Trump on Female Employment: 'Sorry Women, I Let You Down Again'

President Donald Trump appeared to take a jab at women's rights activists who have criticized his track record during a rally in Evansville, Indiana, on Thursday, jokingly apologizing for having let women "down again" as he boasted that the "women's unemployment rate recently reached only the lowest rate in 65 years."

In addition to touting low unemployment numbers for African-Americans, Hispanic Americans, Asian Americans youth and former prisoners, Trump said: "Sorry women, I let you down again."

"Women's unemployment rate recently reached only the lowest rate in 65 years," he claimed, to a cheering crowd at the rally held in support of Republican Senate candidate Mike Braun. "I let you down... I am so sorry. What can I do?"

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U.S. President Donald Trump tosses a report during his speech at a campaign rally at the Ford Center on August 30, 2018 in Evansville, Indiana. The U.S. leader joked about the unemployment rate for women at the rally. Michael B. Thomas/Getty

Repeating a talking point the president has been pushing since January, Trump said "I predict 65 years for women, most of the rest are historic. The women, I promise you, within three or four weeks, you will also be at historic levels. I think 65."

Predicting backlash, the president said: "We will say 65 years is not good enough," before adding: "A big one that just came out, consumer confidence in our country is at an 18-year high. Isn't that beautiful?"

'Misleading talking point'

Both Trump and White House counselor Kellyanne Conway have boasted about the number of women joining the workforce during the U.S. leader's time in office, with Conway complimenting Trump on seeing "over half a million new women" enter the workforce under his watch.

FactCheck.org, a project run by The Annenberg Public Policy Center, has called it a "misleading talking point," however, asserting that the president's claims need to be put "into context."

After Trump touted the growth in the number of women joining the workforce in January, FactCheck Director Eugene Kiely explained that while "it's true that 863,000 women joined the workforce during the president's first 11 months in office, according to the Bureau of Labor Statistics...that's 34 percent less than the number of women workers that were added over the same period, from January to December, in each of the last two years."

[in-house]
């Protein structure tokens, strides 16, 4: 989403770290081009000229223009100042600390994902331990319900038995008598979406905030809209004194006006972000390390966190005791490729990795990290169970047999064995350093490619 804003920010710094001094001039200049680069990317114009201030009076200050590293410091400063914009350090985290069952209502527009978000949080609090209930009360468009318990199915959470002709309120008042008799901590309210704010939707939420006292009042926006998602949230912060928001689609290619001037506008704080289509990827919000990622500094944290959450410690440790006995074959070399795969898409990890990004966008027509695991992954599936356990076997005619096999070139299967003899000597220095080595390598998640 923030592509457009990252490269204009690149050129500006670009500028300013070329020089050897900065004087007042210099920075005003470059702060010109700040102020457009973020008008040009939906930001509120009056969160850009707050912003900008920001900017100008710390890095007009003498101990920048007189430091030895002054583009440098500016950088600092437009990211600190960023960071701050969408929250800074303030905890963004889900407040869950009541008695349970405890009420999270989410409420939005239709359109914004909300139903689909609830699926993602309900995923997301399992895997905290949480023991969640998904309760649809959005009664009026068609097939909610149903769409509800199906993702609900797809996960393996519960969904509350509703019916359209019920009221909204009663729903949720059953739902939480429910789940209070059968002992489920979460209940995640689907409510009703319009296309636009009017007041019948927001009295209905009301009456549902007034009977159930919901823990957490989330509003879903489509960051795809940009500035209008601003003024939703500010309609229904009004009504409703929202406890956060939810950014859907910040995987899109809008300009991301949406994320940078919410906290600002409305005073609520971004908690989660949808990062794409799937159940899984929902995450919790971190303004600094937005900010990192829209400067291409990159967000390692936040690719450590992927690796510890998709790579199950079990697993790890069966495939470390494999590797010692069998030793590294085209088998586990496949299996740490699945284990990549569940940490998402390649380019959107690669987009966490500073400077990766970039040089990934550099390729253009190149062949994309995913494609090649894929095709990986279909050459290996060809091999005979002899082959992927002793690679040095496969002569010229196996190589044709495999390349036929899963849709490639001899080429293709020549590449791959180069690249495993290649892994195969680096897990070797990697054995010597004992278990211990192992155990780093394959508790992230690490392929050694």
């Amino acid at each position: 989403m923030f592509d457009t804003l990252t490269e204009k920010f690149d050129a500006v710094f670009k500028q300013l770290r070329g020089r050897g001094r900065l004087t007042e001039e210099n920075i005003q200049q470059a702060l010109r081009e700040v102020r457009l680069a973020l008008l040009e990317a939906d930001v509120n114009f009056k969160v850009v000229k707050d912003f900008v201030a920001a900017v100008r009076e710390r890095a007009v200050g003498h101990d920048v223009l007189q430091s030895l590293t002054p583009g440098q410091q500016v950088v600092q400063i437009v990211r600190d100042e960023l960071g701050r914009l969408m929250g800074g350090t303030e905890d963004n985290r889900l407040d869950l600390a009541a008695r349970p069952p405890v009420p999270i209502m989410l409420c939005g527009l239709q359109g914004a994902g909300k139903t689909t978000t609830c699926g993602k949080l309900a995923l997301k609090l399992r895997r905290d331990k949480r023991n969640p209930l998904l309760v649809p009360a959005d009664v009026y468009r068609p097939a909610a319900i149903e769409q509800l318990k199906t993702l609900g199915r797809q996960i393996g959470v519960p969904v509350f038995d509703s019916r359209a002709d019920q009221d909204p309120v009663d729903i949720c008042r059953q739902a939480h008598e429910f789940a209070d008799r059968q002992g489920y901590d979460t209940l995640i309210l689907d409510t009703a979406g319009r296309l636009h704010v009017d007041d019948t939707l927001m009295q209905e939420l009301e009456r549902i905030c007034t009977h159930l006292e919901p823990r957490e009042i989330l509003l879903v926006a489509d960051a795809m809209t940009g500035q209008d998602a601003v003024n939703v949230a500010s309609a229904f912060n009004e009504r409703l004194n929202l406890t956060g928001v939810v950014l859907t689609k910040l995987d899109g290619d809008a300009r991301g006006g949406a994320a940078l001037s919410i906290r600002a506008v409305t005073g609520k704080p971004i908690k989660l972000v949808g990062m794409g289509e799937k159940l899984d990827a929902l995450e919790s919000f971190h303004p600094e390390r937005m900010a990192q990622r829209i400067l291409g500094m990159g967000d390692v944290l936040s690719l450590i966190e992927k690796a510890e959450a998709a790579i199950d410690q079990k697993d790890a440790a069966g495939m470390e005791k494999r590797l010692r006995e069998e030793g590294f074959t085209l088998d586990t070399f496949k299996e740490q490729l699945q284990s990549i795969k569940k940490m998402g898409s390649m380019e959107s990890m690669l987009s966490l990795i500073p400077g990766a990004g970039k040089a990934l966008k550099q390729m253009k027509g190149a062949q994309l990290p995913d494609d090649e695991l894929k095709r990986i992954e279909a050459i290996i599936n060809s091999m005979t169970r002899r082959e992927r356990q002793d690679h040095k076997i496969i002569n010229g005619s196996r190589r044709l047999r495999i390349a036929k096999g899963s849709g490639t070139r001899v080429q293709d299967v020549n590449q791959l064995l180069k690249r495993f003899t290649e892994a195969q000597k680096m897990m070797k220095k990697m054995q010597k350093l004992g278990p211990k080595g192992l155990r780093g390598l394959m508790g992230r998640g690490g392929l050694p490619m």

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The women's unemployment rate has been trending down for years. FactCheck.org

"In fact," he said, "it's the smallest increase since 2012 and below the historical norm for the past 54 years, dating to 1964."

Trump has maintained, however, that his White House is making "incredible progress," sharing how "very proud" he is that there are "more women in the workforce than ever before... on my watch."

Kiely explained, however, that "the women's unemployment rate... has been trending down for several years."

Read more: Where is job growth in the U.S. happening?

"There were nearly 73 million women workers as of December—which is indeed 'more women in the workforce than ever before,' as Trump said. But, as the U.S. population grows, that statement can be made almost every year," he wrote.

The FactCheck director said that the boost in numbers of women in the workforce under Trump before January this year "was the smallest 11-month gain since 2012, when the number of women workers increased by 816,000 or 1.2 percent."

"It was also 34 percent lower than the 1.3 million women workers that were added in each of the last 11 months in 2015 and 2016," he said.

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Statista

"The 863,000 increase in women workers in Trump's first 11 months is also below the historical norm," Kiely added, explaining that the average increase over the last 54 years from 1964 to 2017 was 936,000 when measured for the 11-month period of January to December.

As a result, "the 863,000 increase under Trump ranked 33rd highest in the last 54 years," he said.

Since January, the unemployment rate of women in the U.S. has fluctuated, dropping as low as to 2.58 million and 2.55 million in May, according to Statista data, which has not been seasonally adjusted.

Last month, that number was at 3.46 million, compared to 3.62 million in July 2017.

Trump on Female Employment: 'Sorry Women, I Let You Down Again' | U.S.